Publication Date

Summer 2015

Degree Type


Degree Name

Master of Science (MS)


Human Factors/Ergonomics


Sean Laraway


Input Modality, Mobile Phone, Notes

Subject Areas

Behavioral sciences; Behavioral psychology; Kinesiology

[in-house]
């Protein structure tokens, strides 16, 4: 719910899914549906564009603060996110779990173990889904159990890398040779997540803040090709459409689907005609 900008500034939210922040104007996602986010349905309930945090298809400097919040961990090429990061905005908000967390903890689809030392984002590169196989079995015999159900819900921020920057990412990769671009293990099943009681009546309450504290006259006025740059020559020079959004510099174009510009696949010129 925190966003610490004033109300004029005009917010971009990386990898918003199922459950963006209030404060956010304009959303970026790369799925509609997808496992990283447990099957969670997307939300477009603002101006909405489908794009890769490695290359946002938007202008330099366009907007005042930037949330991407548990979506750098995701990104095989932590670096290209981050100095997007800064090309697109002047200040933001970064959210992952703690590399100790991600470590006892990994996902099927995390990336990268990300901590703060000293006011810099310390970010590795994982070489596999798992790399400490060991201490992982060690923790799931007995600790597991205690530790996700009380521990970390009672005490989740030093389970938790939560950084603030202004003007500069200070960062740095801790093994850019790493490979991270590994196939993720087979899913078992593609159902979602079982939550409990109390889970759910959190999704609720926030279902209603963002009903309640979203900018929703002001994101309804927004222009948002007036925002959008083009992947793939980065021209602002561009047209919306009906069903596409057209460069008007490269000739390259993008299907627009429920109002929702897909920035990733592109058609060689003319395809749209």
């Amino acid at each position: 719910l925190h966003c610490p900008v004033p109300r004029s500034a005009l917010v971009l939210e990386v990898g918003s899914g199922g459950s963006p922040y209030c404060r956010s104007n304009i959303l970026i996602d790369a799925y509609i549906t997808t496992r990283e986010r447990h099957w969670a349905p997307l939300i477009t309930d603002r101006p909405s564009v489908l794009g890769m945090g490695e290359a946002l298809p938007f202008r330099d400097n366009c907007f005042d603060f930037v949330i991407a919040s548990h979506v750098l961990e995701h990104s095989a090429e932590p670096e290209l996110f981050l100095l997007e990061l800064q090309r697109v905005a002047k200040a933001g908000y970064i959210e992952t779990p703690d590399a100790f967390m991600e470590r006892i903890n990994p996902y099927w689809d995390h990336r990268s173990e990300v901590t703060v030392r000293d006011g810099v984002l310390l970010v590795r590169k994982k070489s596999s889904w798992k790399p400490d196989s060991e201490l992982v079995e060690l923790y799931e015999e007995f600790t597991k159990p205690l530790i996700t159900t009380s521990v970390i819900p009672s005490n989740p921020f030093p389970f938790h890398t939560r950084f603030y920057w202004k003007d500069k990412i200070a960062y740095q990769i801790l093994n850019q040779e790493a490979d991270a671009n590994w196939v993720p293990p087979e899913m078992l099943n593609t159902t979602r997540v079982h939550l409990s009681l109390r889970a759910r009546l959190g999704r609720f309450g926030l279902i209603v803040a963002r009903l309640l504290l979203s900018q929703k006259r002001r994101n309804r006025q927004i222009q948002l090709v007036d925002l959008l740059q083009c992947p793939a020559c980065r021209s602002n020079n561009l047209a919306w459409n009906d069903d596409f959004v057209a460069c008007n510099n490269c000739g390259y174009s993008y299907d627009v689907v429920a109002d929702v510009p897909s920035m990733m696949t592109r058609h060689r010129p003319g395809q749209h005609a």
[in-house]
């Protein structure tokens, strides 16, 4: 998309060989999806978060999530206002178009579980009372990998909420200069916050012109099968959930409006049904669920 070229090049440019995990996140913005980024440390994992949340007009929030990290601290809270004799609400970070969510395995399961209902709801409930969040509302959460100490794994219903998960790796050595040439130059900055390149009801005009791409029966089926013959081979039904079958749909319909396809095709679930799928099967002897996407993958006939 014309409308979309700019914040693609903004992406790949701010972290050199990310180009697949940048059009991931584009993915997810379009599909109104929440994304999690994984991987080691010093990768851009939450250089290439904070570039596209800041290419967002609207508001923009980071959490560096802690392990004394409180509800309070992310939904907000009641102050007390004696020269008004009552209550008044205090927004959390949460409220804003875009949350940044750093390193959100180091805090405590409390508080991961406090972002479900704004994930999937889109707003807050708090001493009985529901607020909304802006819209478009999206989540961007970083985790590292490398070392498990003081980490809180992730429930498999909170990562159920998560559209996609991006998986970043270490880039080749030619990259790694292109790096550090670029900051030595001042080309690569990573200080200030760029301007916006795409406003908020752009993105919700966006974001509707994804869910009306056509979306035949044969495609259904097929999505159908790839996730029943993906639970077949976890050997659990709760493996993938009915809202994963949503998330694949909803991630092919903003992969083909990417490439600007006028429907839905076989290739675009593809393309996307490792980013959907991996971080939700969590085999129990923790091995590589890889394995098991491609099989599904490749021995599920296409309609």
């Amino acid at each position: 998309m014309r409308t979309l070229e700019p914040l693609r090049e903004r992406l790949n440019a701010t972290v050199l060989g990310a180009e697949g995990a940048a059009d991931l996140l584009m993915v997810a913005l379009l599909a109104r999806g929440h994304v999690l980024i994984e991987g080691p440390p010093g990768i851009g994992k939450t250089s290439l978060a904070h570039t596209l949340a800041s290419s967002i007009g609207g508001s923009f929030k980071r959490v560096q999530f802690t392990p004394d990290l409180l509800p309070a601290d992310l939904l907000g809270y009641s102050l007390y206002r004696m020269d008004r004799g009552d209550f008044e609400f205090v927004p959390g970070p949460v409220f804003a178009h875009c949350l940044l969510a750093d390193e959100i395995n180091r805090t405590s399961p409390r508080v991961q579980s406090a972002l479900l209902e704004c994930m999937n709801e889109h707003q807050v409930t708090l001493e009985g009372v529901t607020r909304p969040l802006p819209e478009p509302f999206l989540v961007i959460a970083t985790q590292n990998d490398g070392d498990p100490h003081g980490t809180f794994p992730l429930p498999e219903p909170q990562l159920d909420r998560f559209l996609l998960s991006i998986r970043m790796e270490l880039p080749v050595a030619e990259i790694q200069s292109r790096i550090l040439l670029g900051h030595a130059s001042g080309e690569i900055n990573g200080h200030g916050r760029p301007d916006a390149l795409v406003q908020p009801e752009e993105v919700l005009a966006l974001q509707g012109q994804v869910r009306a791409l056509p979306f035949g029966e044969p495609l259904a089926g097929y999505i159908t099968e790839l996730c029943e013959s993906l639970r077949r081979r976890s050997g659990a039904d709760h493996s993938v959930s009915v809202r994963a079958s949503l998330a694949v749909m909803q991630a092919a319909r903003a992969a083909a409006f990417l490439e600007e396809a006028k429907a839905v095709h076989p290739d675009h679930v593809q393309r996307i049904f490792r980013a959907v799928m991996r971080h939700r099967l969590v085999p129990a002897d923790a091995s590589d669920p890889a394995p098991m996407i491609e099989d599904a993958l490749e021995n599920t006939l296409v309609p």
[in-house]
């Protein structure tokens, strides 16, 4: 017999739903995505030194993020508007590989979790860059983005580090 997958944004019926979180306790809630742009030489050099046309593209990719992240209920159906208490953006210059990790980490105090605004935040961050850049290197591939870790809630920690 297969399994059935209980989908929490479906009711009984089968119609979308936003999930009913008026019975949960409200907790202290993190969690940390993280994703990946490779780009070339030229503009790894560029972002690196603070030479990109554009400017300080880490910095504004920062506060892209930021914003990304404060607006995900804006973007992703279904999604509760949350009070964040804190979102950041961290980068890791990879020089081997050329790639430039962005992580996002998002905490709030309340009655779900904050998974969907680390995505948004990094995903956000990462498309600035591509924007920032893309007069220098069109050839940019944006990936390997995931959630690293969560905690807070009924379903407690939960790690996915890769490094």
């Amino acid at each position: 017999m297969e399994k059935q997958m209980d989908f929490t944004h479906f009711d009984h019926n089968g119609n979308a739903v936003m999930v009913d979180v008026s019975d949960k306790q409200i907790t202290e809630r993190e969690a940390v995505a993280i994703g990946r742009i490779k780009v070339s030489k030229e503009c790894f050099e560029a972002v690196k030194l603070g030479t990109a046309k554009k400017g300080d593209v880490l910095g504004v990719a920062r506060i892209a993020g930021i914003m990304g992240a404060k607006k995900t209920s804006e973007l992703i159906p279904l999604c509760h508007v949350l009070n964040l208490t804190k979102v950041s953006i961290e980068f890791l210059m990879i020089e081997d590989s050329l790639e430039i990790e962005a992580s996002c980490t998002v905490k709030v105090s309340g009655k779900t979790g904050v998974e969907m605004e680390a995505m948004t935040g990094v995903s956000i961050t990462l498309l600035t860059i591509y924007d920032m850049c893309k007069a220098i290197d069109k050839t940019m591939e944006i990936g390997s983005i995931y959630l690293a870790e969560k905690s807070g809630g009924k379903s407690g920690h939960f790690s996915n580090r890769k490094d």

The features of the smartphone make it an indispensible commodity of Western urban lifestyles. However, the most common problems of using a mobile device for work-related activities are limited screen space and poor input techniques. People in the workforce whose daily job entails being in a mobile environment generally prefer to carry light, mobile devices along with a pen and a notepad. The purpose of this study was to investigate optimal input modality for taking notes. The three modes of input evaluated were spoken notes, typing on the phone, and writing by hand using a pen and paper. The variables measured to evaluate the three modalities were accuracy of content, perceived mental task load, preferred mode, and number of words. Spoken notes were significantly more accurate, less taxing mentally, and more detailed compared to typed or handwritten notes. The difference between typed and handwritten notes was shown to be nonsignificant. However, the majority of participants preferred the typed or handwritten modality. The study shows that even though the accuracy of the spoken modality by far exceeded the rest, spoken notes are best suited for taking rough notes for personal use only.